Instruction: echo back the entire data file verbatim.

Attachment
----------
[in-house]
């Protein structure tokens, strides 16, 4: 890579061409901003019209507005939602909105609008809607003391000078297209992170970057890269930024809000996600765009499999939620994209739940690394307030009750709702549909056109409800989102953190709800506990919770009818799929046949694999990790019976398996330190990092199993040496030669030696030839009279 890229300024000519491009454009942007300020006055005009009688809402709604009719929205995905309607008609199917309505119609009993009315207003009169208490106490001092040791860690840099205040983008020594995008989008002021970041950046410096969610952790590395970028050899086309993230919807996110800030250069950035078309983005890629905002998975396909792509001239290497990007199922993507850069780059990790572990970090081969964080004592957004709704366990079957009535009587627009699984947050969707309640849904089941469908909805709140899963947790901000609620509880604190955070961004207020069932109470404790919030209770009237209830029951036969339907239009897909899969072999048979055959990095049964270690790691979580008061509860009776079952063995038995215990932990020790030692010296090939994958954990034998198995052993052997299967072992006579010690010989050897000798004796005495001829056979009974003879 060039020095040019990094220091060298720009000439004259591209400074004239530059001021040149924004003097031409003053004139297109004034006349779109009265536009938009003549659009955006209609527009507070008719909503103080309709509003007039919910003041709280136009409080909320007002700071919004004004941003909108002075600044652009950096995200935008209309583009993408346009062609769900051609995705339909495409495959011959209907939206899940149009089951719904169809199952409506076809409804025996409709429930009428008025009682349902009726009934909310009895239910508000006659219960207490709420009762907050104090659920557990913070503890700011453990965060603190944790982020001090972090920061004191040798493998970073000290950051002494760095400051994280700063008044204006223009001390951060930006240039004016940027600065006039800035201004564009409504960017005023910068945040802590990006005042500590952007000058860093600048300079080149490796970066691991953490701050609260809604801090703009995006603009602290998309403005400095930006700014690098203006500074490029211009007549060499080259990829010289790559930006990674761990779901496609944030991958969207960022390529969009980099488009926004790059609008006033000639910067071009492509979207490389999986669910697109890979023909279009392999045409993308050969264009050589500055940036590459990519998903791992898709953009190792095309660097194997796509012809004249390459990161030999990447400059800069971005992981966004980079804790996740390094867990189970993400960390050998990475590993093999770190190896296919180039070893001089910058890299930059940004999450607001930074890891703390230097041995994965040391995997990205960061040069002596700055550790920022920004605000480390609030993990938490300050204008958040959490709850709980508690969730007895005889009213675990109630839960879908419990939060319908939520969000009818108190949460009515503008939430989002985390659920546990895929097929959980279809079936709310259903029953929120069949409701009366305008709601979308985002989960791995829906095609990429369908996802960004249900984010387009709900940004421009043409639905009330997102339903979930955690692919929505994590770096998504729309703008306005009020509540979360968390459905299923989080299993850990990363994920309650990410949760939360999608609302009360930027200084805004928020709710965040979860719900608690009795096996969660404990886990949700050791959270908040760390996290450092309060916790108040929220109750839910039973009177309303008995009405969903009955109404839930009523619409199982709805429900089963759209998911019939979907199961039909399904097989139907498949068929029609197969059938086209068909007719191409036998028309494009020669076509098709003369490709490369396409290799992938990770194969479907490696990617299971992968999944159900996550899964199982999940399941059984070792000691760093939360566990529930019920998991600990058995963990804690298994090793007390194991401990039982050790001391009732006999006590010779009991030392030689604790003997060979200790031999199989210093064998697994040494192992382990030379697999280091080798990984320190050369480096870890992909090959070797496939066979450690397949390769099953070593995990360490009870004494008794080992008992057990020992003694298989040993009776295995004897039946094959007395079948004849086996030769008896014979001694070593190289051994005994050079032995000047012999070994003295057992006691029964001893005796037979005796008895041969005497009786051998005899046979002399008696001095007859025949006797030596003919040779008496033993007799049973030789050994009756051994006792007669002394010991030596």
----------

[in-house]
């Protein structure tokens, strides 16, 4: 890579061409901003019209507005939602909105609008809607003391000078297209992170970057890269930024809000996600765009499999939620994209739940690394307030009750709702549909056109409800989102953190709800506990919770009818799929046949694999990790019976398996330190990092199993040496030669030696030839009279 890229300024000519491009454009942007300020006055005009009688809402709604009719929205995905309607008609199917309505119609009993009315207003009169208490106490001092040791860690840099205040983008020594995008989008002021970041950046410096969610952790590395970028050899086309993230919807996110800030250069950035078309983005890629905002998975396909792509001239290497990007199922993507850069780059990790572990970090081969964080004592957004709704366990079957009535009587627009699984947050969707309640849904089941469908909805709140899963947790901000609620509880604190955070961004207020069932109470404790919030209770009237209830029951036969339907239009897909899969072999048979055959990095049964270690790691979580008061509860009776079952063995038995215990932990020790030692010296090939994958954990034998198995052993052997299967072992006579010690010989050897000798004796005495001829056979009974003879 060039020095040019990094220091060298720009000439004259591209400074004239530059001021040149924004003097031409003053004139297109004034006349779109009265536009938009003549659009955006209609527009507070008719909503103080309709509003007039919910003041709280136009409080909320007002700071919004004004941003909108002075600044652009950096995200935008209309583009993408346009062609769900051609995705339909495409495959011959209907939206899940149009089951719904169809199952409506076809409804025996409709429930009428008025009682349902009726009934909310009895239910508000006659219960207490709420009762907050104090659920557990913070503890700011453990965060603190944790982020001090972090920061004191040798493998970073000290950051002494760095400051994280700063008044204006223009001390951060930006240039004016940027600065006039800035201004564009409504960017005023910068945040802590990006005042500590952007000058860093600048300079080149490796970066691991953490701050609260809604801090703009995006603009602290998309403005400095930006700014690098203006500074490029211009007549060499080259990829010289790559930006990674761990779901496609944030991958969207960022390529969009980099488009926004790059609008006033000639910067071009492509979207490389999986669910697109890979023909279009392999045409993308050969264009050589500055940036590459990519998903791992898709953009190792095309660097194997796509012809004249390459990161030999990447400059800069971005992981966004980079804790996740390094867990189970993400960390050998990475590993093999770190190896296919180039070893001089910058890299930059940004999450607001930074890891703390230097041995994965040391995997990205960061040069002596700055550790920022920004605000480390609030993990938490300050204008958040959490709850709980508690969730007895005889009213675990109630839960879908419990939060319908939520969000009818108190949460009515503008939430989002985390659920546990895929097929959980279809079936709310259903029953929120069949409701009366305008709601979308985002989960791995829906095609990429369908996802960004249900984010387009709900940004421009043409639905009330997102339903979930955690692919929505994590770096998504729309703008306005009020509540979360968390459905299923989080299993850990990363994920309650990410949760939360999608609302009360930027200084805004928020709710965040979860719900608690009795096996969660404990886990949700050791959270908040760390996290450092309060916790108040929220109750839910039973009177309303008995009405969903009955109404839930009523619409199982709805429900089963759209998911019939979907199961039909399904097989139907498949068929029609197969059938086209068909007719191409036998028309494009020669076509098709003369490709490369396409290799992938990770194969479907490696990617299971992968999944159900996550899964199982999940399941059984070792000691760093939360566990529930019920998991600990058995963990804690298994090793007390194991401990039982050790001391009732006999006590010779009991030392030689604790003997060979200790031999199989210093064998697994040494192992382990030379697999280091080798990984320190050369480096870890992909090959070797496939066979450690397949390769099953070593995990360490009870004494008794080992008992057990020992003694298989040993009776295995004897039946094959007395079948004849086996030769008896014979001694070593190289051994005994050079032995000047012999070994003295057992006691029964001893005796037979005796008895041969005497009786051998005899046979002399008696001095007859025949006797030596003919040779008496033993007799049973030789050994009756051994006792007669002394010991030596």